Saturday, July 12, 2014

Mean girls...?

I spent a lot of time his week with middle school kids other than my own.  Three nights coaching soccer and a full day chaperoning a youth group service and fun day is enough emersion into this age group to make a person think, “was I like this”?  My daughter asked me if I had heard a particularly harsh interaction she witnessed on the soccer sidelines.  I normally am queued into what is said, and have a good filter on what to intervene on regarding respectful team behavior and what to let go, but I hadn’t heard this exchange. One girl was mercilessly bad mouthing to two others about the mannerisms and appearance of a fourth, currently in the game. The other two laughed along, neither doing anything to douse the meanness. Players switched on the field and girl number one checks into the game, girl number four takes a seat on the bench.  “Was Xyz talking about me?”, she asks the other girls who responded, “oh no,”  looked at each other and then on the ground.  All four girls are good friends, but there was clearly a pecking order, and girls two and three were not going to disrupt the order, and take the chance that they become number four.

As grownups, most women feel they have left the mean girl hierarchy behind. But have we? Perhaps the question I should be asking myself after coaching and chaperoning is not “was I like this,” but “am I like this.”   Unfortunately, I probably do at times fall into the number two or three girl role, laughing along as the miscues of others are pointed out.  How often, like my daughter, am I the observer who see’s something is wrong, but stays in the background, not speaking up, not wanting to be pulled into the situation and draw attention to myself. How often, in real or assumed competition for resources, authority, or voice, do I overtly or subtly slip on girl number one persona, and intentionally call out my perceived flaws of others?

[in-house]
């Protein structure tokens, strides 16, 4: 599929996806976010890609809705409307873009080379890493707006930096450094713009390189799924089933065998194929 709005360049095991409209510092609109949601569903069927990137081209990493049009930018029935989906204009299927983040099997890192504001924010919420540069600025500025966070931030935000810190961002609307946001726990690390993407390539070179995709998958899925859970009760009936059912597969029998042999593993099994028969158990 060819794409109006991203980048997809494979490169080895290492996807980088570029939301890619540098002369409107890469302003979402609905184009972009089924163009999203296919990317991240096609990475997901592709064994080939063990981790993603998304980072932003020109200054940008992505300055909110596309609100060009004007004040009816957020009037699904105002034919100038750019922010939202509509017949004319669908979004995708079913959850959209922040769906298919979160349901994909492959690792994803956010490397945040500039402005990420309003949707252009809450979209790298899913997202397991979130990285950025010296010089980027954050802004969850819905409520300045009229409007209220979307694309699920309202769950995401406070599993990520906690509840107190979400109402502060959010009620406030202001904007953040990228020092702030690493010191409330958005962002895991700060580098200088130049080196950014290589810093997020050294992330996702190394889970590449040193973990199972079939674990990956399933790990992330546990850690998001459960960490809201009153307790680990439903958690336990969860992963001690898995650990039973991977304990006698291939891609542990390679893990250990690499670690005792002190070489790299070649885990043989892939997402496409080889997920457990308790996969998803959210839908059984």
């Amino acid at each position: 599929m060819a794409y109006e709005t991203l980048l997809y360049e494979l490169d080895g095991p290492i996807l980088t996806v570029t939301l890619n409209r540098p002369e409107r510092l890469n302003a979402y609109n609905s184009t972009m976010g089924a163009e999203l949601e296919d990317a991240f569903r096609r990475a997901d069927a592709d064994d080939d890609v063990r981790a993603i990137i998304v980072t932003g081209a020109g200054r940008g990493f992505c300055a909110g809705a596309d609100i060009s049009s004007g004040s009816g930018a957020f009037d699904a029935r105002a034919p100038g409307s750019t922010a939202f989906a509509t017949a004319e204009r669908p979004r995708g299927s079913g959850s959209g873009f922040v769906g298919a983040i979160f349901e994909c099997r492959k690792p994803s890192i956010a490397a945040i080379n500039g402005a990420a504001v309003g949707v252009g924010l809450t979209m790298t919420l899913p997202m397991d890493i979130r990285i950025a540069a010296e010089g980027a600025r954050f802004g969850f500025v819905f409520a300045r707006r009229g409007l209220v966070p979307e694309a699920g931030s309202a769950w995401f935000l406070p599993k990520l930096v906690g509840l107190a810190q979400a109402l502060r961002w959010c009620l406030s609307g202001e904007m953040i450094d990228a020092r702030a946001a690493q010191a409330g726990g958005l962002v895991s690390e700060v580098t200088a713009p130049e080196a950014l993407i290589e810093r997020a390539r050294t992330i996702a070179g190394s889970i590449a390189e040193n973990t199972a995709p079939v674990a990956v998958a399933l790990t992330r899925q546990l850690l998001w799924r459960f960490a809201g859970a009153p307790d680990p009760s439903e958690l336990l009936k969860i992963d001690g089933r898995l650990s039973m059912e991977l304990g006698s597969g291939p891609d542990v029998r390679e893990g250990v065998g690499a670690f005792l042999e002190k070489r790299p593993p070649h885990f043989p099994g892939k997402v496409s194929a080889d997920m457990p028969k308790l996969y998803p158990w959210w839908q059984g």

Middle school, rules do still have power in the adult world.  Advertisers and politicians use the harsh word to draw focus on the worst traits of their competitors. Water coolers and parking lot smoke break spots are fodder for gossip that changes instantly when the subject arrives.  Passive aggressive words and behaviors between work place, neighborhood, and even extended family cliques do exist in the grown up world.  Being in the inner circle still provides, if misplaced, a feeling of belonging. I have a work colleague who is known for her “odd” behaviors, dress, and general disheveled appearance.  She has a nickname that people will use right in front of her; with her seemingly not realizing it is her they are referencing.  I’ve heard her described by these physical appearances and quirks, but rarely if ever do I hear her described in terms of her professional accomplishments, which are many. 
Just as I feel uneasy about the negative political rhetoric of candidate bashing by their opponents, the mean gossip and harping on others weaknesses and undermining success, leaves an equally sour spot in my stomach.   To think that I contribute to the circle of meanness, through participation or silence, is even worse. Any contribution weighs down my energy to resolve a problem, or create something new, so it is not an altruistic realization. I wish I had really learned it in middle school. Owning that belongs in my new frame of reference.

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